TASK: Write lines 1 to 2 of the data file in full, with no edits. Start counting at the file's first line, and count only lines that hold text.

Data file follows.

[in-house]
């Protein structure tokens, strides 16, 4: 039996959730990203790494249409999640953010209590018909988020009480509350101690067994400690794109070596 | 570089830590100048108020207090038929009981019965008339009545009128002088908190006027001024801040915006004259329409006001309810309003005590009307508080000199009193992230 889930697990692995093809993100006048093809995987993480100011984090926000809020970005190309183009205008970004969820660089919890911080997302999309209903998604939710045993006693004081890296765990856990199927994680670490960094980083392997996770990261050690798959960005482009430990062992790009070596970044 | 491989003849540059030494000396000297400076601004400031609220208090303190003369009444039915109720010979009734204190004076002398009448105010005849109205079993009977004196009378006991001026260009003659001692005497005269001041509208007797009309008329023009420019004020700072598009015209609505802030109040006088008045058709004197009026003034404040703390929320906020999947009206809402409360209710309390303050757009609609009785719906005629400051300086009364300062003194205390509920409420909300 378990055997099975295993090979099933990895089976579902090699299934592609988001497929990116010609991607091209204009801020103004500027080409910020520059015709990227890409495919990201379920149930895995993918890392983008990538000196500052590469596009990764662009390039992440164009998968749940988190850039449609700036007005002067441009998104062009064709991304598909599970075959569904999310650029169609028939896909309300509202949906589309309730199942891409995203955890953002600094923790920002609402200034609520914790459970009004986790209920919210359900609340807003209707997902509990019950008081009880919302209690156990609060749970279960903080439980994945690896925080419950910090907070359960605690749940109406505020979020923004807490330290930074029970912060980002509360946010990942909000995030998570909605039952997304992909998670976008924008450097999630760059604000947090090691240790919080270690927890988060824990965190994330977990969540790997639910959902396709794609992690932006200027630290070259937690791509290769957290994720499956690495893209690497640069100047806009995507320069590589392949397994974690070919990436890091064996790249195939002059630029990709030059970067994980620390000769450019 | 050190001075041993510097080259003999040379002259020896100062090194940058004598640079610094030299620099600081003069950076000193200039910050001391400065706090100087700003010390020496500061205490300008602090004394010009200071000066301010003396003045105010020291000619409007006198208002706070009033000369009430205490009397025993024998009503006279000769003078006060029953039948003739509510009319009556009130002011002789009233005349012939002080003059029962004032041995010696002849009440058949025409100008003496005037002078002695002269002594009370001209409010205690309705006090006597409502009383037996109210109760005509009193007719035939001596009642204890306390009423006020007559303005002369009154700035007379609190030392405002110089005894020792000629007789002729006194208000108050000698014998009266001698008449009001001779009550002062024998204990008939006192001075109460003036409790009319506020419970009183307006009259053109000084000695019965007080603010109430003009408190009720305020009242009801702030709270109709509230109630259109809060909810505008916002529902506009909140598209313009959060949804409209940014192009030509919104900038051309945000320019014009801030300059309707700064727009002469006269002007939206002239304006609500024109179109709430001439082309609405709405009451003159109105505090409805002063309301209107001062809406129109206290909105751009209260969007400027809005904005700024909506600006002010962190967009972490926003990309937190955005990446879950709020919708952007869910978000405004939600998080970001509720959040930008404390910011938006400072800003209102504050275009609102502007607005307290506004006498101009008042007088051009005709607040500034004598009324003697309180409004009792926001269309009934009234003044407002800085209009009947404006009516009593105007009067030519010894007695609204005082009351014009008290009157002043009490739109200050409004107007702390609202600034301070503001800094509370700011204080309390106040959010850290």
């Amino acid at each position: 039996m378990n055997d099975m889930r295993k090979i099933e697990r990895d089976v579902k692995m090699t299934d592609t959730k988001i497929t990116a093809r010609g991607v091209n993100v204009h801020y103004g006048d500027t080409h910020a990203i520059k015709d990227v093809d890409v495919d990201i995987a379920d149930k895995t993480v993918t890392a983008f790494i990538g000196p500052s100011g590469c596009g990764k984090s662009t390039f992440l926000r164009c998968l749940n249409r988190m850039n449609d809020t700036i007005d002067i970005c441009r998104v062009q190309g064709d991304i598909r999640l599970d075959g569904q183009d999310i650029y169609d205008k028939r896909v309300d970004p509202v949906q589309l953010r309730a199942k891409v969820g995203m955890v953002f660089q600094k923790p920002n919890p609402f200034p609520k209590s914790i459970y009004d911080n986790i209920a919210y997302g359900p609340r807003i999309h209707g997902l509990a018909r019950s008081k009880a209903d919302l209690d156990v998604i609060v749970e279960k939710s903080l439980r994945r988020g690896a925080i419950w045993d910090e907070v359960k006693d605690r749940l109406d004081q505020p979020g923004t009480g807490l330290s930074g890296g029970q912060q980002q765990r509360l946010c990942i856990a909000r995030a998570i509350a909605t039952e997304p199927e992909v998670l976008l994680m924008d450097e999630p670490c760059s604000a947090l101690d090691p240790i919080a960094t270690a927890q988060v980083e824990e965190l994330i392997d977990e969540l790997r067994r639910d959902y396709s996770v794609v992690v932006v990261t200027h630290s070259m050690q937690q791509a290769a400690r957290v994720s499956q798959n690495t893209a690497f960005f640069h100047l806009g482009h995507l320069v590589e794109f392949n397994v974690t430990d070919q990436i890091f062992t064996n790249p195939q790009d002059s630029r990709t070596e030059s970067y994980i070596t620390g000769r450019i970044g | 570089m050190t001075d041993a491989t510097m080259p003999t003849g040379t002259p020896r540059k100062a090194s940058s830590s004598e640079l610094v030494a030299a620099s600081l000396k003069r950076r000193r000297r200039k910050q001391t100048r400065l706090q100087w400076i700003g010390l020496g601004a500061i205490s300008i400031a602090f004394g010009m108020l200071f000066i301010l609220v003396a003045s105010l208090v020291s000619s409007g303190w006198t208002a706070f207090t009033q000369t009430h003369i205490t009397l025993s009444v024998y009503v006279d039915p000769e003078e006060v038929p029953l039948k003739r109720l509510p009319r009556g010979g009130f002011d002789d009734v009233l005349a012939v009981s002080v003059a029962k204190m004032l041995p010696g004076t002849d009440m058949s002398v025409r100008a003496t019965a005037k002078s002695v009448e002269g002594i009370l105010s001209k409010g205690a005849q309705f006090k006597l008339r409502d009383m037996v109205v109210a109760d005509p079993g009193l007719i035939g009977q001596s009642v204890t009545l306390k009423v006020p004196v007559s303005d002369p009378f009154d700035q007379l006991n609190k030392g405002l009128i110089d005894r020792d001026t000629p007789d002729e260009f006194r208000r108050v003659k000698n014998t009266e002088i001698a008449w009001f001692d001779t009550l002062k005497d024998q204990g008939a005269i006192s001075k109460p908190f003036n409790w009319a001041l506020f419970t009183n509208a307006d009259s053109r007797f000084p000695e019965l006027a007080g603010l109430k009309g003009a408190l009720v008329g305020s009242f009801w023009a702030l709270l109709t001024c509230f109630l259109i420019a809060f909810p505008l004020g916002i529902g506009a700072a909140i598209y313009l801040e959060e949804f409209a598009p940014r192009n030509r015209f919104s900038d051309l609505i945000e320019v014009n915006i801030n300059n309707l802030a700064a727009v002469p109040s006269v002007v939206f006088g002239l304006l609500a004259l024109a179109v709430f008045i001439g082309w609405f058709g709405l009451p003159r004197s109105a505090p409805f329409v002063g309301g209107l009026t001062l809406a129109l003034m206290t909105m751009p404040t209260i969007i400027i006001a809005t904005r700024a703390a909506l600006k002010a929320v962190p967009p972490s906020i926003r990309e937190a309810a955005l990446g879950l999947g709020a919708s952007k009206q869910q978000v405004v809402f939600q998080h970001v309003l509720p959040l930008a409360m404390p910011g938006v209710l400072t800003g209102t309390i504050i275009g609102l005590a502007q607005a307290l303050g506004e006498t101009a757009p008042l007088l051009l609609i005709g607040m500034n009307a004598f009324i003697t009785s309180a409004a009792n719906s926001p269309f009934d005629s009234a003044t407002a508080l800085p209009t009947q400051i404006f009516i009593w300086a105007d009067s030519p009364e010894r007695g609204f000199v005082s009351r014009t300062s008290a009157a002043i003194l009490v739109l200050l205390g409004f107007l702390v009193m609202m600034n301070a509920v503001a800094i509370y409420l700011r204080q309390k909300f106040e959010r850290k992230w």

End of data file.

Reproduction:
[in-house]
């Protein structure tokens, strides 16, 4: 039996959730990203790494249409999640953010209590018909988020009480509350101690067994400690794109070596 | 570089830590100048108020207090038929009981019965008339009545009128002088908190006027001024801040915006004259329409006001309810309003005590009307508080000199009193992230 889930697990692995093809993100006048093809995987993480100011984090926000809020970005190309183009205008970004969820660089919890911080997302999309209903998604939710045993006693004081890296765990856990199927994680670490960094980083392997996770990261050690798959960005482009430990062992790009070596970044 | 491989003849540059030494000396000297400076601004400031609220208090303190003369009444039915109720010979009734204190004076002398009448105010005849109205079993009977004196009378006991001026260009003659001692005497005269001041509208007797009309008329023009420019004020700072598009015209609505802030109040006088008045058709004197009026003034404040703390929320906020999947009206809402409360209710309390303050757009609609009785719906005629400051300086009364300062003194205390509920409420909300 378990055997099975295993090979099933990895089976579902090699299934592609988001497929990116010609991607091209204009801020103004500027080409910020520059015709990227890409495919990201379920149930895995993918890392983008990538000196500052590469596009990764662009390039992440164009998968749940988190850039449609700036007005002067441009998104062009064709991304598909599970075959569904999310650029169609028939896909309300509202949906589309309730199942891409995203955890953002600094923790920002609402200034609520914790459970009004986790209920919210359900609340807003209707997902509990019950008081009880919302209690156990609060749970279960903080439980994945690896925080419950910090907070359960605690749940109406505020979020923004807490330290930074029970912060980002509360946010990942909000995030998570909605039952997304992909998670976008924008450097999630760059604000947090090691240790919080270690927890988060824990965190994330977990969540790997639910959902396709794609992690932006200027630290070259937690791509290769957290994720499956690495893209690497640069100047806009995507320069590589392949397994974690070919990436890091064996790249195939002059630029990709030059970067994980620390000769450019 | 050190001075041993510097080259003999040379002259020896100062090194940058004598640079610094030299620099600081003069950076000193200039910050001391400065706090100087700003010390020496500061205490300008602090004394010009200071000066301010003396003045105010020291000619409007006198208002706070009033000369009430205490009397025993024998009503006279000769003078006060029953039948003739509510009319009556009130002011002789009233005349012939002080003059029962004032041995010696002849009440058949025409100008003496005037002078002695002269002594009370001209409010205690309705006090006597409502009383037996109210109760005509009193007719035939001596009642204890306390009423006020007559303005002369009154700035007379609190030392405002110089005894020792000629007789002729006194208000108050000698014998009266001698008449009001001779009550002062024998204990008939006192001075109460003036409790009319506020419970009183307006009259053109000084000695019965007080603010109430003009408190009720305020009242009801702030709270109709509230109630259109809060909810505008916002529902506009909140598209313009959060949804409209940014192009030509919104900038051309945000320019014009801030300059309707700064727009002469006269002007939206002239304006609500024109179109709430001439082309609405709405009451003159109105505090409805002063309301209107001062809406129109206290909105751009209260969007400027809005904005700024909506600006002010962190967009972490926003990309937190955005990446879950709020919708952007869910978000405004939600998080970001509720959040930008404390910011938006400072800003209102504050275009609102502007607005307290506004006498101009008042007088051009005709607040500034004598009324003697309180409004009792926001269309009934009234003044407002800085209009009947404006009516009593105007009067030519010894007695609204005082009351014009008290009157002043009490739109200050409004107007702390609202600034301070503001800094509370700011204080309390106040959010850290």